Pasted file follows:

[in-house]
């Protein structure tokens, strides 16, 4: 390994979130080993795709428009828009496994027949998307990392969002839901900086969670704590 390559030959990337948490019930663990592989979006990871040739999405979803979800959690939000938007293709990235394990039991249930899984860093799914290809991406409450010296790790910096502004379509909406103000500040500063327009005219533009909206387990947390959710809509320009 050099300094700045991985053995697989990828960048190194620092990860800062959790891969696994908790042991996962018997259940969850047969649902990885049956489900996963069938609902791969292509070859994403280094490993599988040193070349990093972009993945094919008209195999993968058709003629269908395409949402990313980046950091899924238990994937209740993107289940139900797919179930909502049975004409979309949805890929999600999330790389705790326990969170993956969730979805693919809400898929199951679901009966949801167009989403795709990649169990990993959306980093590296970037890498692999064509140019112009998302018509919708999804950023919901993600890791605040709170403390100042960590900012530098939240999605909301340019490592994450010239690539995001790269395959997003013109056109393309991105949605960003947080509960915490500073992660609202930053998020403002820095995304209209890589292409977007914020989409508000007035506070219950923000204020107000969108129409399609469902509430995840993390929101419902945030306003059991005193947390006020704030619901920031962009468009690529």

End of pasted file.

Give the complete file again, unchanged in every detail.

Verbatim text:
[in-house]
């Protein structure tokens, strides 16, 4: 390994979130080993795709428009828009496994027949998307990392969002839901900086969670704590 390559030959990337948490019930663990592989979006990871040739999405979803979800959690939000938007293709990235394990039991249930899984860093799914290809991406409450010296790790910096502004379509909406103000500040500063327009005219533009909206387990947390959710809509320009 050099300094700045991985053995697989990828960048190194620092990860800062959790891969696994908790042991996962018997259940969850047969649902990885049956489900996963069938609902791969292509070859994403280094490993599988040193070349990093972009993945094919008209195999993968058709003629269908395409949402990313980046950091899924238990994937209740993107289940139900797919179930909502049975004409979309949805890929999600999330790389705790326990969170993956969730979805693919809400898929199951679901009966949801167009989403795709990649169990990993959306980093590296970037890498692999064509140019112009998302018509919708999804950023919901993600890791605040709170403390100042960590900012530098939240999605909301340019490592994450010239690539995001790269395959997003013109056109393309991105949605960003947080509960915490500073992660609202930053998020403002820095995304209209890589292409977007914020989409508000007035506070219950923000204020107000969108129409399609469902509430995840993390929101419902945030306003059991005193947390006020704030619901920031962009468009690529």